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Based on Gold Fix of:


Sovereigns (each)
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  Krugerrands (each) 2012 Gold Britannia (each)
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Fine Gold Bars 
  
20g
31.1g
50g
100g
250g
500g
1 kilo
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Based of silver spot fix of:
 
Fine Silver Bars 
   1 kilo
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We sell (Excl. VAT) (Incl. VAT)


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The prices quoted on this site are for reference only and are based on the latest updated fixes. Due to the current volatility in the metal markets the prices given may be slightly different.
Figures are entered by a third party.

Short History of Gold Sovereigns
The Gold Sovereign was first issued in 1489 for Henry VII of England. While the coin typically had a nominal value of one pound sterling or 20 shillings, the Sovereign was primarily an official piece of bullion with no mark of value anywhere on the coin itself.

The name "sovereign" comes from its majestic and impressive size and the portraiture. The earliest showed the King facing, seated on a throne, while the reverse shows the Royal coat of arms on a shield surrounded by a Tudor double rose.


Short History of the Kruggerand
The Krugerrand was first minted in 1967 in order to help market South African gold. The coins have legal tender status in South Africa but are not actually used as currency.

The Krugerrand was the first bullion coin that could be used as legal tender at the market value of its face gold content. Earlier gold coins such as the gold sovereign had a tender value in currency engraved on their face which could differ significantly from their market value.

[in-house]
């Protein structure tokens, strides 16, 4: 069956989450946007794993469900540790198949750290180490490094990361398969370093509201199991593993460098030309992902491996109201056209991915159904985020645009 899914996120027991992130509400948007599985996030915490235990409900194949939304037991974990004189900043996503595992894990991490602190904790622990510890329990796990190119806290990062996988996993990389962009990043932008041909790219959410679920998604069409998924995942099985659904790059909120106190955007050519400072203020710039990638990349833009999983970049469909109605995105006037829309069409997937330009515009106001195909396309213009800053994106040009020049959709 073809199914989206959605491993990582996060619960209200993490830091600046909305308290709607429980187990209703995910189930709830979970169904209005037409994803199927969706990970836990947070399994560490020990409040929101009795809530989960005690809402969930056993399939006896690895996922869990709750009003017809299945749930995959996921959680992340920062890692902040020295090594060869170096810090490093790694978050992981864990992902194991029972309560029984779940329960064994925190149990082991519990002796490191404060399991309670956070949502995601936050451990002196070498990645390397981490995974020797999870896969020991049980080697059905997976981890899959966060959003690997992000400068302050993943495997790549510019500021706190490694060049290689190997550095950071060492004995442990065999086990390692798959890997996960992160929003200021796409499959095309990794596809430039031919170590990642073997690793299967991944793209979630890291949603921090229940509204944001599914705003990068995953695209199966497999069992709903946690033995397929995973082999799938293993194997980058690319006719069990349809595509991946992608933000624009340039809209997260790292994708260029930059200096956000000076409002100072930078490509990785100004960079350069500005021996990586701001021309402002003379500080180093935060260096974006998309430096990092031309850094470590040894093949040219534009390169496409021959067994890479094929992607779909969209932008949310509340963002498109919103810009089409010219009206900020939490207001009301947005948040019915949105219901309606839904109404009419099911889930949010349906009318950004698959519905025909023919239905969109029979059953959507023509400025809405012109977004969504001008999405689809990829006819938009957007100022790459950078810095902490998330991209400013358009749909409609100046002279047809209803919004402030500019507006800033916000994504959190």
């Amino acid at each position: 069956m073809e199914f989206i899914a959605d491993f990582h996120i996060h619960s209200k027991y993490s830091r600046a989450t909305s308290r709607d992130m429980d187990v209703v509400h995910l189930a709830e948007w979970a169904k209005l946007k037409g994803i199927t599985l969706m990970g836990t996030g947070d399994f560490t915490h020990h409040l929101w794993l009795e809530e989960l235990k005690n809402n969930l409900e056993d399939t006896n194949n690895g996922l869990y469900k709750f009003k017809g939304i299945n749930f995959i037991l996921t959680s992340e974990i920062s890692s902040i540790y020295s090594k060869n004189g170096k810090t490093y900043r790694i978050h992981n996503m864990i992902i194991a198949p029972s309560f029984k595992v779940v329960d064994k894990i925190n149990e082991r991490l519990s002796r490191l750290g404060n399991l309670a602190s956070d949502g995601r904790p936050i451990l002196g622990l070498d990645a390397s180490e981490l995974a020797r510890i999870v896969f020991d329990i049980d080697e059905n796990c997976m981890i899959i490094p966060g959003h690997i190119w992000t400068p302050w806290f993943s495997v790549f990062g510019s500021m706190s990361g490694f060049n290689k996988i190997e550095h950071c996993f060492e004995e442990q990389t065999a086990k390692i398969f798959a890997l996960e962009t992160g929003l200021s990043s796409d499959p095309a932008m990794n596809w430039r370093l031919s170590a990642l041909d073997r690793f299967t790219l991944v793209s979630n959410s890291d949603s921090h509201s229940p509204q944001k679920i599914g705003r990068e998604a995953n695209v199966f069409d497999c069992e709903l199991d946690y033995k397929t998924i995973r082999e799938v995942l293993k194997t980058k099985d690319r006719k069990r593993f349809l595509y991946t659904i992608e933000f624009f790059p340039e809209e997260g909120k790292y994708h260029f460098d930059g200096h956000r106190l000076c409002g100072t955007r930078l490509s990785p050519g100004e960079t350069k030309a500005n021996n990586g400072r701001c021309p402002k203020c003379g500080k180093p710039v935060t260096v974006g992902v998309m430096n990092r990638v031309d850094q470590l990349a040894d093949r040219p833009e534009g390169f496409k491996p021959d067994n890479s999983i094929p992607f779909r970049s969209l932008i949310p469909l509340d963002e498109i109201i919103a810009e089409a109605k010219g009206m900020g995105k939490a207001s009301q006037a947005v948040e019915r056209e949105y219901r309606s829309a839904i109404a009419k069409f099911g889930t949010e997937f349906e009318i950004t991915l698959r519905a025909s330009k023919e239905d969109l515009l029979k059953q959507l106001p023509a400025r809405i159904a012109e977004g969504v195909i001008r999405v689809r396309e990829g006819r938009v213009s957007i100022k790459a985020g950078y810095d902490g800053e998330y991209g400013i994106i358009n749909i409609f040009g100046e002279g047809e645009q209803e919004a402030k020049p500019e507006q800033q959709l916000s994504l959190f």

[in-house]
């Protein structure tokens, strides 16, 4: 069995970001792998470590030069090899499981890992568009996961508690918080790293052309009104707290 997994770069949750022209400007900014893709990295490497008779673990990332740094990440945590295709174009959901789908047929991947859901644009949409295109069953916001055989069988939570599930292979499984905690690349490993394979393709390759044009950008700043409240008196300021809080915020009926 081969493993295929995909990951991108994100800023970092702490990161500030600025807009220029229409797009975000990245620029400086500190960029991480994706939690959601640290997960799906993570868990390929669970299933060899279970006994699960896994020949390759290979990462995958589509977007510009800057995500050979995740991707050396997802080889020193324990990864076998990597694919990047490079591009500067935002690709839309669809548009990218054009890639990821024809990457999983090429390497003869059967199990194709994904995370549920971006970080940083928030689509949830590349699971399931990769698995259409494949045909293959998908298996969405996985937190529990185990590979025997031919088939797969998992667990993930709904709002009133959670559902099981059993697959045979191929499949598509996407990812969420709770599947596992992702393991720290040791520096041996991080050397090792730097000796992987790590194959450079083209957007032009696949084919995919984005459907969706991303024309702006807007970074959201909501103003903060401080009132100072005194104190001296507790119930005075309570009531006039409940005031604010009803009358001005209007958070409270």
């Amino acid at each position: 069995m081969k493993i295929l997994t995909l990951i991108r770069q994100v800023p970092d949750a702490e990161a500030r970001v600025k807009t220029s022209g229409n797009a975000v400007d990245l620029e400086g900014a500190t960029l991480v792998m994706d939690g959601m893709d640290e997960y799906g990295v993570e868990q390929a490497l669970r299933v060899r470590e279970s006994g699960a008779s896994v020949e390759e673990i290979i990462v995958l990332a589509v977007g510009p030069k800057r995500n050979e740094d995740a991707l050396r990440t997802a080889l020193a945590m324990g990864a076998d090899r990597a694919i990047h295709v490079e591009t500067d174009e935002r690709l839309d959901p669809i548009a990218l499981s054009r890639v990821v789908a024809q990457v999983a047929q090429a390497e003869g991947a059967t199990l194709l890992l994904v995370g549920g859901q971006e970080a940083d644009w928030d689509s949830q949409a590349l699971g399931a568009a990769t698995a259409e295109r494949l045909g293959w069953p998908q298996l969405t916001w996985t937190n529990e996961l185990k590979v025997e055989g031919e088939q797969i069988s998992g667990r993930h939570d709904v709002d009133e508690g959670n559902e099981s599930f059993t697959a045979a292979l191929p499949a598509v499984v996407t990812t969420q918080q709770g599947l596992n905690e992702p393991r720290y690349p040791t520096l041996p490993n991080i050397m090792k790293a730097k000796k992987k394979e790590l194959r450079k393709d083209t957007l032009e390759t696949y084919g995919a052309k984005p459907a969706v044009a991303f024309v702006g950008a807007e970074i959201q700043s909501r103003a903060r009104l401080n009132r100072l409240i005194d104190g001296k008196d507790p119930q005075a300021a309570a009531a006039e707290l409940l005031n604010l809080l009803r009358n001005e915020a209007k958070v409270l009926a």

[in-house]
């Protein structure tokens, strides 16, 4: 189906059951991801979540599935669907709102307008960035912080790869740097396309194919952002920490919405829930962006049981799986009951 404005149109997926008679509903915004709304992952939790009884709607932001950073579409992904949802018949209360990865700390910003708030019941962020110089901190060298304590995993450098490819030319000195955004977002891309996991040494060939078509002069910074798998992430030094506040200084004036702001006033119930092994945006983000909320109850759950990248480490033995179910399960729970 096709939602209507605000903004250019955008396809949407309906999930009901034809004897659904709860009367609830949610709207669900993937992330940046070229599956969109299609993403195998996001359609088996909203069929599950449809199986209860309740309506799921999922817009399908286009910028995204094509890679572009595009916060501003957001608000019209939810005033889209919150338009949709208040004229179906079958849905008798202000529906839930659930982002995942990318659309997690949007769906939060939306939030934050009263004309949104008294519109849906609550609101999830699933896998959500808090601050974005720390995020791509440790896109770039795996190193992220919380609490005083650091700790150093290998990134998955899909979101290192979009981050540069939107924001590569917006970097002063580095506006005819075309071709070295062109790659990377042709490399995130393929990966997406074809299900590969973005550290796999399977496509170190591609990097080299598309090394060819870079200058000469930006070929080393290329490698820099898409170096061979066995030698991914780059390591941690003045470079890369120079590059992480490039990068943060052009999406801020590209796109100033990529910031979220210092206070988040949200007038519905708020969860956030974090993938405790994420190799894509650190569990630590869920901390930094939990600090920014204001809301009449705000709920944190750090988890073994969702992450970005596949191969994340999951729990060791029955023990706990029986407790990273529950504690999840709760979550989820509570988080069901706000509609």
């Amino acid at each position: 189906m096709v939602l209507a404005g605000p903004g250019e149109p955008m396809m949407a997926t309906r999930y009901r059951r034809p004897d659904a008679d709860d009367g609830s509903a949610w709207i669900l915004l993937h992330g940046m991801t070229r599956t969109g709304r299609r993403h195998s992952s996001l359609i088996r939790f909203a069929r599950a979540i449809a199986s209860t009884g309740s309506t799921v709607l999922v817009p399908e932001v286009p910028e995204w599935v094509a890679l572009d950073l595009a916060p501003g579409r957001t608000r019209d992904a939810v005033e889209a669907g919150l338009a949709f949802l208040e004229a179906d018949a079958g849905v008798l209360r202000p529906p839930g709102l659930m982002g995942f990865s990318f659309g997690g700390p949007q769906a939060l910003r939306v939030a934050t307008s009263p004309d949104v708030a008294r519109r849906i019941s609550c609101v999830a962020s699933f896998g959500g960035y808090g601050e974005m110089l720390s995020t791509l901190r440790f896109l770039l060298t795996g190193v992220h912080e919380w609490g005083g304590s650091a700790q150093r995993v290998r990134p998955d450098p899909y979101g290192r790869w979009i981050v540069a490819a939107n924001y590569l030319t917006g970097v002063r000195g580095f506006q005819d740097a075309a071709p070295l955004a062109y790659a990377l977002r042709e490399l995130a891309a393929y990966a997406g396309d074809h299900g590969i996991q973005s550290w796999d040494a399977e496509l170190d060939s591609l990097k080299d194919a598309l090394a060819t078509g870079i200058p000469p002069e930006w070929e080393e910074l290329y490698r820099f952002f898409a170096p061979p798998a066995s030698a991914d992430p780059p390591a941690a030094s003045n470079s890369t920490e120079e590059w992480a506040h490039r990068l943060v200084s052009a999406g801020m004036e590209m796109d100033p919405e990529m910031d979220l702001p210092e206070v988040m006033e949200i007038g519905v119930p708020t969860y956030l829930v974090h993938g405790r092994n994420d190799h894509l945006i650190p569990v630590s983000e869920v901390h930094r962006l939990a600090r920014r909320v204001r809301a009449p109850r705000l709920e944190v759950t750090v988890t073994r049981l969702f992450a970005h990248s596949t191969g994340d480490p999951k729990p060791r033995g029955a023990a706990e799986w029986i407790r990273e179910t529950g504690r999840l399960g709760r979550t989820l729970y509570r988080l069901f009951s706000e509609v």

The Krugerrand was the first gold coin to contain precisely one ounce of fine gold and was intended to provide a vehicle for the private ownership of gold.

Since the Krugerrand is minted from gold alloy that is 91.67 percent pure (22 karats), the actual weight of a "one ounce" coin is 1.0909 troy ounces (33.93 g), to provide one troy ounce of pure gold. The remainder of the coin's mass is made up of copper (2.826 grams), giving the Krugerrand a more orange appearance than silver-alloyed gold coins. Alloys are used to make gold coins harder and more durable, so they can resist scratches and dents during handling.


2012 Britannia Gold Bullion Coin
The 2012 Britannia Gold Bullion coin will feature Philip Nathan's original, breathtaking portrait of Britannia on the reverse. This famed design has been chosen for 2012 to celebrate the Queen's Diamond Jubilee. Philip Nathan's design is beautifully complemented by the current portrait of the Queen by Ian Rank-Broadley FRBS on the obverse. In keeping with tradition Gold Bullion Britannia coins are struck in 22 carat gold, which is eleven twelfths gold and one-twelfth alloy. 2012 mark the 25th anniversary of the fIrst Britannia struck in gold.

Britannia an Enduring Icon of Britain
The figure of a woman, called Britannia, has long been a symbol of national pride. She first appeared on British coins in the seventeenth century and ha subsequently graced the coinage of every monarch to the present day. However, she made her debut on the coins of the Romans and has, from Tudor times, beautifully symbolised an empire based on maritime power. Great and free - she has fascinated artists and sculptors throughout her history and remains a favourite icon for British stamps, medals and coins. By the time the Queen came to the throne in 1952, Britannia had assumed the status of an immortal having featured on British coinage for almost 300 years. In 1987 she was elevated to the new gold bullion coinage and today appears on the highest value coins of the realm.